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Iraq cleric urges truce, Bush vows to remain firm

25th November 2003


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The top Iraqi Sunni Muslim cleric has called for a week-long post-Ramadan truce as US President George W Bush vowed to remain firm in prosecuting the war on terror.

The head of the Sunni religious administration, Adnan al-Dulaimi, called yesterday on both the US-led coalition and the insurgents who have dogged their seven-month-old occupation to respect the week-long cease-fire for the Eid al-Fitr holiday.

"I call on the resistance to suspend operations this week so that Iraqis can live in peace, without the blast of explosives, bombs and shooting," Dulaimi said in an Eid sermon at Baghdad's Oum al-Qora mosque.

"I ask also the occupation forces not to deal with Iraqis as terrorists. We are peaceful, apostles of peace and not evil".

But US troops and Iraqi security personnel were out in force overnight, manning roadblocks across the city. A series of insurgent attacks were reported during the day in the Sunni belt north and west from the capital that has been the epicentre of the violence.

Police also shut down the Baghdad bureau of Dubai-based satellite television Al-Arabiya after it was banned by the Governing Council for a November 16 broadcast of an audiotape of Saddam Hussein.

The tape called for attacks on members of the US-installed interim leadership in a Ramadan message.

The station however rejected the charge that its broadcast incited murder.

"Al-Arabiya regrets this surprising measure and rejects the violence incitement charge by the interim Governing Council and confirms that its policy adhered and still adheres to covering the news in an objective and precise manner," said the Saudi-owned satellite news channel in a statement.

Al-Arabiya's bureau chief in Baghdad said earlier that the channel will stop filing material from the country until the affair is settled legally.

Meanwhile, US President George W Bush yesterday signed a $401-billion defense bill that boosts soldiers' pay and promised, "the US will not be intimidated by a bunch of thugs".

Bush said the new money would help build a "fast and smart and agile" military able to face enemies that "hide in the shadows" and "are often hard to strike".

"These killers are now facing the US and a great coalition of responsible nations and this threat to civilisation will be defeated," he vowed.

US commanders have been on high alert throughout the Muslim fasting month, as they have connected the ebb and flow of daily violence to what US Brigadier General Mark Kimmitt called the "various feast days of Ramadan".

A US soldier was wounded in a bomb attack on his convoy in the main northern city of Mosul, a US military spokesperson said, and a member of the Iraqi civil defense force was wounded when two unknown assailants called him a "traitor" before stabbing him in the hotspot town of Baquba.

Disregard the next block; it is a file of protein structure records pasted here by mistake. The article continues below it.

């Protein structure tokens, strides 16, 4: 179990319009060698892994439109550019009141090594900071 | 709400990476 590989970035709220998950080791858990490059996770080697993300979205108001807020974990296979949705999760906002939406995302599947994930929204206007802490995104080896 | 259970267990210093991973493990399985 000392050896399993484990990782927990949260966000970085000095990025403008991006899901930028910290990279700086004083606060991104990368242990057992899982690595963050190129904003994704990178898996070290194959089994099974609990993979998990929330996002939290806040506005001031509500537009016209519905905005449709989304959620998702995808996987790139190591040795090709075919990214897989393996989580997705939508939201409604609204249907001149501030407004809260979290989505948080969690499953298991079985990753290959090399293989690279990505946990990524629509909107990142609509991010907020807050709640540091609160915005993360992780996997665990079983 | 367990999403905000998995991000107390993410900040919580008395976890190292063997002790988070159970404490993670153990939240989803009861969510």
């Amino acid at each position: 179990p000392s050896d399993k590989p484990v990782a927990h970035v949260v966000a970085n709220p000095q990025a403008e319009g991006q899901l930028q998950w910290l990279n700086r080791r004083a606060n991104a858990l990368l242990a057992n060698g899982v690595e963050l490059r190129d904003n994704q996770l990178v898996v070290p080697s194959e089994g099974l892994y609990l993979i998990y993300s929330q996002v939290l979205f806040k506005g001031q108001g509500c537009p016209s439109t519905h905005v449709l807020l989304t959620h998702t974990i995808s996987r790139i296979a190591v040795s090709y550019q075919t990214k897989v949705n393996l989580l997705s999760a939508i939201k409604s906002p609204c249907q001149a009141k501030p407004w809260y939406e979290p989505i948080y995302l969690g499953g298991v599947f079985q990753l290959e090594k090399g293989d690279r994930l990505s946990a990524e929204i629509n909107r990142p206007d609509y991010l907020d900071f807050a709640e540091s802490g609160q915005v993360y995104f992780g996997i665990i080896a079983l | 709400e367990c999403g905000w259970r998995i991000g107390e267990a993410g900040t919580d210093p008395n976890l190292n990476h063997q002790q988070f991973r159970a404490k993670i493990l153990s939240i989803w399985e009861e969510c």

US troops also shot dead a person in a vehicle that was trying to ram a checkpoint, and killed another person who attacked them north of Baghdad, another US spokesperson said.

In New York, the Iraq Governing Council has asked the UN Security Council for a new resolution formally abolishing the US-led occupation when a provisional government is elected in June.

Current IGC chairperson Jalal Talabani outlined the request in a letter to the Security Council released yesterday detailing the agreement with the occupation Coalition Provisional Authority for the handover of power to Iraqis.

Talabani said a new resolution would be needed to cover the situation at the end of June 2004, when a provisional government - Iraq's first since the ouster of Saddam Hussein - is due to be elected.

Meanwhile, a French journalist working in Baghdad has received a video showing a masked militant firing the missile that hit a DHL civilian cargo jet over Baghdad on Saturday, setting its engine ablaze in the first successful hit on a plane of the seven-month-old insurgency.

The six-minute-long footage, received by Sara Daniel, correspondent of Paris-based weekly Le Nouvel Observateur, shows 10 militants, with their faces concealed by chequered keffiyeh headdresses or white scarves, carrying out the attack from scrubland south of the capital.

The shoulder-launched missile is seen shooting up into the sky after being fired by one of the cell and then homing in on the Airbus-300 freighter.

The vapour trail makes a sharp U-turn as the missile homes in on the infra-red or radio signals from the scheduled Baghdad to Dubai courier flight.

The militants are then seen making their get-away in a car.

The 11th who presumably shot the footage films his own lap in his haste to get into the vehicle.

After a break, the video resumes with footage of the stricken airliner diving back down to Baghdad airport, in clearly amateur footage shot through electricity lines.

The men, clad in flowing black abayas or camouflage fatigues, carry rocket-propelled grenade launchers or Kalashnikovs as well as two portable missile launchers.

Only one missile is seen fired.

Before the firing, a US army helicopter is seen hovering in the middle distance, but the militants have clearly chosen their target and leave the military aircraft alone. – Sapa-AFP.


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